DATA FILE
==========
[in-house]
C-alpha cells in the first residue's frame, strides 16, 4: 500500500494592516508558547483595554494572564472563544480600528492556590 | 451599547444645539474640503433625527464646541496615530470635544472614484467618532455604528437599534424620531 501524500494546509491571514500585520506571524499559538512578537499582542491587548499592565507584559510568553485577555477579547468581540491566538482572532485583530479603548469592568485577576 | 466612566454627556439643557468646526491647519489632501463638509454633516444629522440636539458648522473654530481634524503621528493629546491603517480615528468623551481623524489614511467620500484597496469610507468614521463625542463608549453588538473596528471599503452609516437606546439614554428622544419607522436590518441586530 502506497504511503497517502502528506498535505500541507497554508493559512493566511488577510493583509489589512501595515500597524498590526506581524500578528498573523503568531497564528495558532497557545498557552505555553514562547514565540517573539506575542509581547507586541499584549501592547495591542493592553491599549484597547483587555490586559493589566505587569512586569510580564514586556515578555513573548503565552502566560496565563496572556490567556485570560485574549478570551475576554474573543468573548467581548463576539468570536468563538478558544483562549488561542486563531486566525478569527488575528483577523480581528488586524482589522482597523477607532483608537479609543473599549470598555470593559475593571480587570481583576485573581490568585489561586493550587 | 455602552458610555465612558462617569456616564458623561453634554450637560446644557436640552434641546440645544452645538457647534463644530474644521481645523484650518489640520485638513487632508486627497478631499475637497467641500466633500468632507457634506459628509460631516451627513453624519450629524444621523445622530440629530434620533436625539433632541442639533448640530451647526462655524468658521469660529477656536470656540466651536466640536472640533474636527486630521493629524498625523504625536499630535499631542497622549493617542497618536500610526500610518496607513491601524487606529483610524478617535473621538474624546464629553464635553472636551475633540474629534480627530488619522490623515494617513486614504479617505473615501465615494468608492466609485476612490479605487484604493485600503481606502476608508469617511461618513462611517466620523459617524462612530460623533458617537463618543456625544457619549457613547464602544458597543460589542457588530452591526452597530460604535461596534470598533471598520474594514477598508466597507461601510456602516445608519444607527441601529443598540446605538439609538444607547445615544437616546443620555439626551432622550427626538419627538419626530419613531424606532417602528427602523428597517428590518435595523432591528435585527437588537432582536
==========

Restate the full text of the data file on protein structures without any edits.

[in-house]
C-alpha cells in the first residue's frame, strides 16, 4: 500500500494592516508558547483595554494572564472563544480600528492556590 | 451599547444645539474640503433625527464646541496615530470635544472614484467618532455604528437599534424620531 501524500494546509491571514500585520506571524499559538512578537499582542491587548499592565507584559510568553485577555477579547468581540491566538482572532485583530479603548469592568485577576 | 466612566454627556439643557468646526491647519489632501463638509454633516444629522440636539458648522473654530481634524503621528493629546491603517480615528468623551481623524489614511467620500484597496469610507468614521463625542463608549453588538473596528471599503452609516437606546439614554428622544419607522436590518441586530 502506497504511503497517502502528506498535505500541507497554508493559512493566511488577510493583509489589512501595515500597524498590526506581524500578528498573523503568531497564528495558532497557545498557552505555553514562547514565540517573539506575542509581547507586541499584549501592547495591542493592553491599549484597547483587555490586559493589566505587569512586569510580564514586556515578555513573548503565552502566560496565563496572556490567556485570560485574549478570551475576554474573543468573548467581548463576539468570536468563538478558544483562549488561542486563531486566525478569527488575528483577523480581528488586524482589522482597523477607532483608537479609543473599549470598555470593559475593571480587570481583576485573581490568585489561586493550587 | 455602552458610555465612558462617569456616564458623561453634554450637560446644557436640552434641546440645544452645538457647534463644530474644521481645523484650518489640520485638513487632508486627497478631499475637497467641500466633500468632507457634506459628509460631516451627513453624519450629524444621523445622530440629530434620533436625539433632541442639533448640530451647526462655524468658521469660529477656536470656540466651536466640536472640533474636527486630521493629524498625523504625536499630535499631542497622549493617542497618536500610526500610518496607513491601524487606529483610524478617535473621538474624546464629553464635553472636551475633540474629534480627530488619522490623515494617513486614504479617505473615501465615494468608492466609485476612490479605487484604493485600503481606502476608508469617511461618513462611517466620523459617524462612530460623533458617537463618543456625544457619549457613547464602544458597543460589542457588530452591526452597530460604535461596534470598533471598520474594514477598508466597507461601510456602516445608519444607527441601529443598540446605538439609538444607547445615544437616546443620555439626551432622550427626538419627538419626530419613531424606532417602528427602523428597517428590518435595523432591528435585527437588537432582536